First Customers Get Coda EVs in California
By Mark Vaughn
After years of the hiccups that start-up car companies know all too well, electric-car maker Coda delivered its first three sedans to customers on March 16. Black, white and silver Codas were turned over to their new owners--two in Los Angeles, one in Palo Alto.
"We were looking for something green," said first Coda owner Carmen (last names were not released). "I was impressed with the technology, with the fact the battery had such a long life." The battery comes with a 10-year, 100,000-mile guarantee.
"This is such an auspicious day," said Phil Murtaugh, CEO of Coda Holdings. "Coda's been around for a long time, actually seven years, since our founder, Miles Rubin, started up the company. Now we have over 300 employees at our headquarters on Fairfax Avenue in Los Angeles. We have this store in West Los Angeles, our Palo Alto store is coming next month, we have operations in China and an assembly plant in Benecia, Calif. We've got people who have been here for seven years, some for three years, we've got one here who's been here for a month. We've been looking forward to this day for a long time, and you cannot imagine the feeling when your baby is born."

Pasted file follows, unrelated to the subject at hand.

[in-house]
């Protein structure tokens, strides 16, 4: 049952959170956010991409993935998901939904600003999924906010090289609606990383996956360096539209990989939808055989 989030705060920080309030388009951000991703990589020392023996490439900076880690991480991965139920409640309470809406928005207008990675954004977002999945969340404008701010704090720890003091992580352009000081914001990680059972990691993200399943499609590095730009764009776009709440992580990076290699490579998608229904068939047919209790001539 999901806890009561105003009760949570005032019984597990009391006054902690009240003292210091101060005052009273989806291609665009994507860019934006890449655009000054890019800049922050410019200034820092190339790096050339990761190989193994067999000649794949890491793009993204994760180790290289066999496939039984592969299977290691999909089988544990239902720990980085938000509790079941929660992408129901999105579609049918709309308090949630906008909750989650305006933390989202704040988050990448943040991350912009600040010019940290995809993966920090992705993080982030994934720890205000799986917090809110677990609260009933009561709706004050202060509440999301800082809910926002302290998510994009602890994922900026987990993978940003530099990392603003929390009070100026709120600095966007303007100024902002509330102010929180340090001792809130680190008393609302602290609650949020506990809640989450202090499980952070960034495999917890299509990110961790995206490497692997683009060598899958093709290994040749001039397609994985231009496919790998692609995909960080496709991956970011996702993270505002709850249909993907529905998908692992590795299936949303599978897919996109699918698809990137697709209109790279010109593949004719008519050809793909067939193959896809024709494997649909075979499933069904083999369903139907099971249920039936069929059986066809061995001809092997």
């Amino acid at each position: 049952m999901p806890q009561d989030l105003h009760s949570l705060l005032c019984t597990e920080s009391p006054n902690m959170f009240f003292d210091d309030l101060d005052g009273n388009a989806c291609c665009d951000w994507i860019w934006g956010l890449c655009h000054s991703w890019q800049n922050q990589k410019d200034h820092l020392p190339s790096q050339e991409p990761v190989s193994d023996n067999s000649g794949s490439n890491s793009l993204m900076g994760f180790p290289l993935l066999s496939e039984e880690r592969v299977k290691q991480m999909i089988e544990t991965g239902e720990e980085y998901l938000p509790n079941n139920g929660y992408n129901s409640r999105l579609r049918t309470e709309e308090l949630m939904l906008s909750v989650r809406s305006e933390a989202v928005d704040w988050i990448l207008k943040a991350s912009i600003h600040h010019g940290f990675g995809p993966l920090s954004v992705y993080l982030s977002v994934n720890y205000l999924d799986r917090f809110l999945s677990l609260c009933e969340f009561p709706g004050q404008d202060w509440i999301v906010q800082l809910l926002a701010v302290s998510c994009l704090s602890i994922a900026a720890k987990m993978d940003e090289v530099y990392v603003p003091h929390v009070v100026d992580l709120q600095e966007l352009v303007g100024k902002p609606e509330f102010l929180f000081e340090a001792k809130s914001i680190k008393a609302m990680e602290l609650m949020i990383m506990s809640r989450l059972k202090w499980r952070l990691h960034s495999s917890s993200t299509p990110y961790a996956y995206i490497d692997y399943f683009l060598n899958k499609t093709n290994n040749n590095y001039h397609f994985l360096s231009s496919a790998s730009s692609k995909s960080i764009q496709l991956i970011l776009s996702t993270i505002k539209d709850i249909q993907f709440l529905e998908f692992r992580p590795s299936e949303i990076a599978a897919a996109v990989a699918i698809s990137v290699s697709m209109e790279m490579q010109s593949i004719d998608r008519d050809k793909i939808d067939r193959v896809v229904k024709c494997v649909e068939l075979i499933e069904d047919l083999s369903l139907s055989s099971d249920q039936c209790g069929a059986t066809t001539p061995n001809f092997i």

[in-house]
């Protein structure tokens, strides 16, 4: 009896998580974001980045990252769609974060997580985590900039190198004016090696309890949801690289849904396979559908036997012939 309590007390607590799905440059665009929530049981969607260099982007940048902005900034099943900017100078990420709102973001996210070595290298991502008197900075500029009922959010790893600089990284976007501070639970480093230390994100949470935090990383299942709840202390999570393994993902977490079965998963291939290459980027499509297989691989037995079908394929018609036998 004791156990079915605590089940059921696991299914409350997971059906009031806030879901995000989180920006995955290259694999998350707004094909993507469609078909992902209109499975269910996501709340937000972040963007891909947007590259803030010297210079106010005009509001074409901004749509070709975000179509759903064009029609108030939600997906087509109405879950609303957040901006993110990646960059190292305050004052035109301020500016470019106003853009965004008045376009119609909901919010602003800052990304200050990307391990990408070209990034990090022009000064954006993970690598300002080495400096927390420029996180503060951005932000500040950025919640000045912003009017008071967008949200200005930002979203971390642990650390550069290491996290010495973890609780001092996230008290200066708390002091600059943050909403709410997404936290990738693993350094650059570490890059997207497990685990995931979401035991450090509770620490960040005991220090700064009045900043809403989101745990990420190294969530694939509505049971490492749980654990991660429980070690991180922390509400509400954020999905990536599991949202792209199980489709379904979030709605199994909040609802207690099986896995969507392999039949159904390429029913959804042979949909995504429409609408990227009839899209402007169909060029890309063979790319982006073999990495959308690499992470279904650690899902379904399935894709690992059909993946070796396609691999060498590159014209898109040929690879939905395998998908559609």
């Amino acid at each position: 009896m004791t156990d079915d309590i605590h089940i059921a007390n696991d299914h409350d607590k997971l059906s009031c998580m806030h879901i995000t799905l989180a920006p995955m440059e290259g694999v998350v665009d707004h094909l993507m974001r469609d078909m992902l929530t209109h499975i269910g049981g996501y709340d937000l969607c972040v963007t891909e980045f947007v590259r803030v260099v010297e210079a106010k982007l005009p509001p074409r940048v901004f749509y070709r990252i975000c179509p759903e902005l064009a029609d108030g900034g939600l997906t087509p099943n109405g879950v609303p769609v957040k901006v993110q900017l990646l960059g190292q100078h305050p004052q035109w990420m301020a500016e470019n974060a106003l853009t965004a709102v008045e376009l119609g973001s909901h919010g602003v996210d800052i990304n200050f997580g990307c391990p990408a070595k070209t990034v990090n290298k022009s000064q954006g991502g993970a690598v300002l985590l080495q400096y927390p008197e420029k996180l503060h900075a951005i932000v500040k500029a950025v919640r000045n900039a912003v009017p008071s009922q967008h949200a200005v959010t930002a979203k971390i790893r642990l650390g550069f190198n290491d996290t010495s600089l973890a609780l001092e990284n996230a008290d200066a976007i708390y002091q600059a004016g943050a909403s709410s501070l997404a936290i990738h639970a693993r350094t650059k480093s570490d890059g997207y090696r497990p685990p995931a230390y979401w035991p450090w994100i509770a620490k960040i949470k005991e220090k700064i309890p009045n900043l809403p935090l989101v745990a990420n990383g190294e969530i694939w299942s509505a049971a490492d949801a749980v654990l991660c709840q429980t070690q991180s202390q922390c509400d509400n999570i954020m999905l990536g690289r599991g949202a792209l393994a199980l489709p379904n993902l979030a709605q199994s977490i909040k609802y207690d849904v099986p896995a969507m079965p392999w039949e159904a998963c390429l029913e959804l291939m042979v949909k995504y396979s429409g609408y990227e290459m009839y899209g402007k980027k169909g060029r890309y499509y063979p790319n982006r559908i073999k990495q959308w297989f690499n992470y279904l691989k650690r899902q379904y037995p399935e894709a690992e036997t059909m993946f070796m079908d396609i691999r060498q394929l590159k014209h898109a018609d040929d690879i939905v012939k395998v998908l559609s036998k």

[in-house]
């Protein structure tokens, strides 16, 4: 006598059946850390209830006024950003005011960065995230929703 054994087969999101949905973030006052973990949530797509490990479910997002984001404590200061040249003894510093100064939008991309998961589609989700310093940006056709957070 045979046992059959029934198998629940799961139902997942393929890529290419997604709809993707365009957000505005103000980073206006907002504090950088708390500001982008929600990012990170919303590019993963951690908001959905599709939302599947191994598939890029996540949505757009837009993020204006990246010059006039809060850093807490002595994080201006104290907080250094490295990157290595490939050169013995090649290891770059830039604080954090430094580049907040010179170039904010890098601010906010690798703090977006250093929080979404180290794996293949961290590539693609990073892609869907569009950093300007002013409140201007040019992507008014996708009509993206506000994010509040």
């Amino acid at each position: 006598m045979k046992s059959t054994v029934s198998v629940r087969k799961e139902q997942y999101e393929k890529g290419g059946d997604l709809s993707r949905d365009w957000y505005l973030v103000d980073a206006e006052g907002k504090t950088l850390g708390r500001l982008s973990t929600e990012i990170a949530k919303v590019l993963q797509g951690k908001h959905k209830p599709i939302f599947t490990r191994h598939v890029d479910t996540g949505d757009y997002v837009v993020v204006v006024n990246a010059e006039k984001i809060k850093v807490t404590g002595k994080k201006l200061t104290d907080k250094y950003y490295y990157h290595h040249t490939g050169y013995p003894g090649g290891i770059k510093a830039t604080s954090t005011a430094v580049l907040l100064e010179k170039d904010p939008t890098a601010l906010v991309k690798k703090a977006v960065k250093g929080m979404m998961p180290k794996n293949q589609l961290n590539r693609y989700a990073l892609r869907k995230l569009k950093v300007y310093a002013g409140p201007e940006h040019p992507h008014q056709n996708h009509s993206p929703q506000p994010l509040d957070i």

As you might expect, Murtaugh is upbeat about the market for electric cars.
"Among independent forecasters, the general consensus is that there is a market for 50,000 to 60,000 per year," he said. "The forecasters trend significant growth. Will it be 15 percent of the market? Probably not. But 1 or 2 percent is very realistic."
The Coda sedan is a four-door, five-seat battery-electric sedan with a 31-kilowatt-hour lithium-iron phosphate battery and a claimed range of "up to" 125 miles. The EPA rates the car's range at 88 miles. However, the battery is larger than that in the Leaf, which has 24 kilowatt-hours, and the Mitsubishi I, with 16 kilowatt-hours, so Coda's range claim might actually be in the ballpark. We haven't driven one yet but have been promised a drive soon.
The sticker price is $37,250, $10,000 of which California buyers can get back when they file their taxes.
The car's major components are made in China and assembled in Benecia, Calif. Sales at this point are limited to California but the plan is to expand slowly. Murtaugh said his goal is 1,000 sales a month by the end of this year.
Murtaugh said, "Our No. 1 priority is not volume; our priority is making sure our customers are going to be happy."
Content provided by Autoweek.
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